BEAUMONT – The former coaches of the Lamar University women’s softball team were granted a temporary restraining order on Monday, June 11.
Alleging policy violations, Holly Bruder and Allison Honkofsky, who are married, filed suit against Lamar on June 6 in Jefferson County District Court.
Judge Justin Sanderson, 60th District Court, granted the plaintiffs’ TRO request five days later and set a hearing for a permanent injunction for July 9.
Until May, Bruder was the head coach while Honkofsky was the associate head coach since the program was restarted in 2012.
According to the lawsuit, Bruder and her coaching staff had a “stellar reputation” at Lamar. The former coach’s most recent evaluation stated that she “consistently exceeds expectations” and has done “a tremendous job” developing the program.
On April 27, Bruder was placed on leave with six games left in the season because of “unspecified allegations of misconduct” and then was fired without notice – a violation of Lamar’s policy, the suit states.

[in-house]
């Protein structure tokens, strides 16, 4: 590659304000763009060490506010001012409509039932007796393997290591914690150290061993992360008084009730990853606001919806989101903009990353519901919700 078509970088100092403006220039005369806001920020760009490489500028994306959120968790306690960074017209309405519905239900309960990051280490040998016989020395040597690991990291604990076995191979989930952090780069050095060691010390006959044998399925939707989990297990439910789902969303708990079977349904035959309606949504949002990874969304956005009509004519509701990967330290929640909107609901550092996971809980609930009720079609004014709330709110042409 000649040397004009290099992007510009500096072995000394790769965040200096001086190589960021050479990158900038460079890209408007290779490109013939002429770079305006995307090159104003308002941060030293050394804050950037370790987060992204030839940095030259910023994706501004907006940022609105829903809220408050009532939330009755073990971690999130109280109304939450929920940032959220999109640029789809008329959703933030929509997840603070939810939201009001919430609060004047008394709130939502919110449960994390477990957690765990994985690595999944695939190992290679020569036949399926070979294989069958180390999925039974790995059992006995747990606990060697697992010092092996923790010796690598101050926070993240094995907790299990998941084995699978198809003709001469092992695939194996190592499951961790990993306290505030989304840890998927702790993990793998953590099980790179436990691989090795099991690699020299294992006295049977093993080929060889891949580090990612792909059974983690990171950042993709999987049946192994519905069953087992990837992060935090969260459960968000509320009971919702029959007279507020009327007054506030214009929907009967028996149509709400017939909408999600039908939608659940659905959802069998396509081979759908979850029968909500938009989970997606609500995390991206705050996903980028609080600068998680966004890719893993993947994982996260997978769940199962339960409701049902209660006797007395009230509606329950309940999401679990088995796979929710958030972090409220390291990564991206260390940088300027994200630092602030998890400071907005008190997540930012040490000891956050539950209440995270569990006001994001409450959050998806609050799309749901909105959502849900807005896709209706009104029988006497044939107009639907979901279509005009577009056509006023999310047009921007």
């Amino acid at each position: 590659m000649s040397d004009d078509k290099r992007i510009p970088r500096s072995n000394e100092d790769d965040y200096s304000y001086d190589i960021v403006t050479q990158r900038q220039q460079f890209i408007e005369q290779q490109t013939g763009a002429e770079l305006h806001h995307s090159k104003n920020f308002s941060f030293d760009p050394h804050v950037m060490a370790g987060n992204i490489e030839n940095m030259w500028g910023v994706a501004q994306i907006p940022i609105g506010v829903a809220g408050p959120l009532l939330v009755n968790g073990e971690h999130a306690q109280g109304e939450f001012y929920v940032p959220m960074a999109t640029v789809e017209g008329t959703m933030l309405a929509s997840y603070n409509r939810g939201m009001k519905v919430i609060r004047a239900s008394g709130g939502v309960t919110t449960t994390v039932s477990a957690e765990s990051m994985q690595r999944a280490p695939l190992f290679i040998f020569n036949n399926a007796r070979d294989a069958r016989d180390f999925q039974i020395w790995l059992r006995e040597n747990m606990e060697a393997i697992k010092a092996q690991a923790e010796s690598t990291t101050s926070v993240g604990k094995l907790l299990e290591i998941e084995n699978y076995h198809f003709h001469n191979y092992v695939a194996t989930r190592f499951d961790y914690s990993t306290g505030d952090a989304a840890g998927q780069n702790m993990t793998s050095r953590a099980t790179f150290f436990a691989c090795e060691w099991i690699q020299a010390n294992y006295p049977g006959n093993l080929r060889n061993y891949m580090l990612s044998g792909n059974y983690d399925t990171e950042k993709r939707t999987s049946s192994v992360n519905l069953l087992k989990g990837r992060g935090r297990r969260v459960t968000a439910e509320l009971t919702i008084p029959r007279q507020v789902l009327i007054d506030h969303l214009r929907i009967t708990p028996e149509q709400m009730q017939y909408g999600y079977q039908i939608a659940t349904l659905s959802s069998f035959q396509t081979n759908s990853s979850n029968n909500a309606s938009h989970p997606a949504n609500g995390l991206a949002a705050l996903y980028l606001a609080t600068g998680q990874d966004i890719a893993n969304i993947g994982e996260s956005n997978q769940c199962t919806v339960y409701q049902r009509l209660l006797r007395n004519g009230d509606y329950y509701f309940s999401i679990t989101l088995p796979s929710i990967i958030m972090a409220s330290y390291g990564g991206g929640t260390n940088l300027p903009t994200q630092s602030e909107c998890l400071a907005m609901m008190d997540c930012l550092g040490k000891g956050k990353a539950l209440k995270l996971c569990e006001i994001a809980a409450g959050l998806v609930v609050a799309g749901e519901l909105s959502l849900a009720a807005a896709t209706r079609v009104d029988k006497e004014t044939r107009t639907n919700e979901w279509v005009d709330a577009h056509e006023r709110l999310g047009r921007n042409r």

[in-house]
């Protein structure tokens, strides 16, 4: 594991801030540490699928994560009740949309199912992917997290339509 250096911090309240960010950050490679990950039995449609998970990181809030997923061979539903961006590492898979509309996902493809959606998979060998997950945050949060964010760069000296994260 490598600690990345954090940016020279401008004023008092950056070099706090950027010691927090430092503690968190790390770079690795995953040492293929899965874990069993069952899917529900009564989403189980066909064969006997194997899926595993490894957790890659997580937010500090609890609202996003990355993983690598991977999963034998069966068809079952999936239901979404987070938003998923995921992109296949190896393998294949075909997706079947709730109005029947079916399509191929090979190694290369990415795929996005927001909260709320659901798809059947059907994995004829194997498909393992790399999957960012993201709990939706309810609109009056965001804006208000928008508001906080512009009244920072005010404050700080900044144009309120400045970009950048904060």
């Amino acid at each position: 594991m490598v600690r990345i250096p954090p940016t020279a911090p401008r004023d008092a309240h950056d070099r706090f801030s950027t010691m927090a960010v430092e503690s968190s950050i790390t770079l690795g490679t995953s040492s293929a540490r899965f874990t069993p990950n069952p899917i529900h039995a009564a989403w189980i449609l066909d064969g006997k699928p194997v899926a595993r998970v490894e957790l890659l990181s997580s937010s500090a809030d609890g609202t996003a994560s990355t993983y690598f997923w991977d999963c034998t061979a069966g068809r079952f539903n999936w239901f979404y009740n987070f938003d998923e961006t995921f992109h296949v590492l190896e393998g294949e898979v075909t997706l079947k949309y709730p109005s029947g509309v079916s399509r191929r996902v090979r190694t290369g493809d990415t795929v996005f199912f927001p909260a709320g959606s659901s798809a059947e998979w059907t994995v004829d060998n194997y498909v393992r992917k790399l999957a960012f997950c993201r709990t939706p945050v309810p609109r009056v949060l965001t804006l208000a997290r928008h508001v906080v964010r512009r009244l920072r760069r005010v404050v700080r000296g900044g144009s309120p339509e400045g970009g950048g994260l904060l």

An assistant coach was named as interim head coach over Honkofsky.
“Over the next 2-3 weeks, the coaches, staff, and program were viciously attacked in the media by a former player and her father,” the suit states, adding that Lamar told both coaches that they could resign or be terminated.
The incident, and subsequent media attention, began when the team’s former catcher, Paige Holmes, complained to the university that an assistant coach forced her to eat meat on a Lenten Friday.
The plaintiffs are seeking declaratory judgment that the Lamar University Human Resources Policy Manual governs their grievance and appeals.
They are represented by Beaumont attorneys David and Cade Bernsen.
Case No. E-201876